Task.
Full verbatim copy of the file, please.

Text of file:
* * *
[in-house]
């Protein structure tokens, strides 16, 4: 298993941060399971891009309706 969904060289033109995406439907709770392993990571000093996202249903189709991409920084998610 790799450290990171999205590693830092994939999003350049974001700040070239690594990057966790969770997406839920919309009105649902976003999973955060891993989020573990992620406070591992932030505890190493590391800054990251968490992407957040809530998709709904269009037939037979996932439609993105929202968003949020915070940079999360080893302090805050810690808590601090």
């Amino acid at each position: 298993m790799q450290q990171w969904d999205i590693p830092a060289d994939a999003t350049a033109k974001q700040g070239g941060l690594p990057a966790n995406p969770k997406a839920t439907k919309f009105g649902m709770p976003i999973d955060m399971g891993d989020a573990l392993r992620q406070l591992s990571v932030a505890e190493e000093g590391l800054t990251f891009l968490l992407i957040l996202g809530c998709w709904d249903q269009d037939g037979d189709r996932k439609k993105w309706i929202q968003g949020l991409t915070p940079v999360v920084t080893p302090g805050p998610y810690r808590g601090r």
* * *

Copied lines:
[in-house]
């Protein structure tokens, strides 16, 4: 298993941060399971891009309706 969904060289033109995406439907709770392993990571000093996202249903189709991409920084998610 790799450290990171999205590693830092994939999003350049974001700040070239690594990057966790969770997406839920919309009105649902976003999973955060891993989020573990992620406070591992932030505890190493590391800054990251968490992407957040809530998709709904269009037939037979996932439609993105929202968003949020915070940079999360080893302090805050810690808590601090």
């Amino acid at each position: 298993m790799q450290q990171w969904d999205i590693p830092a060289d994939a999003t350049a033109k974001q700040g070239g941060l690594p990057a966790n995406p969770k997406a839920t439907k919309f009105g649902m709770p976003i999973d955060m399971g891993d989020a573990l392993r992620q406070l591992s990571v932030a505890e190493e000093g590391l800054t990251f891009l968490l992407i957040l996202g809530c998709w709904d249903q269009d037939g037979d189709r996932k439609k993105w309706i929202q968003g949020l991409t915070p940079v999360v920084t080893p302090g805050p998610y810690r808590g601090r």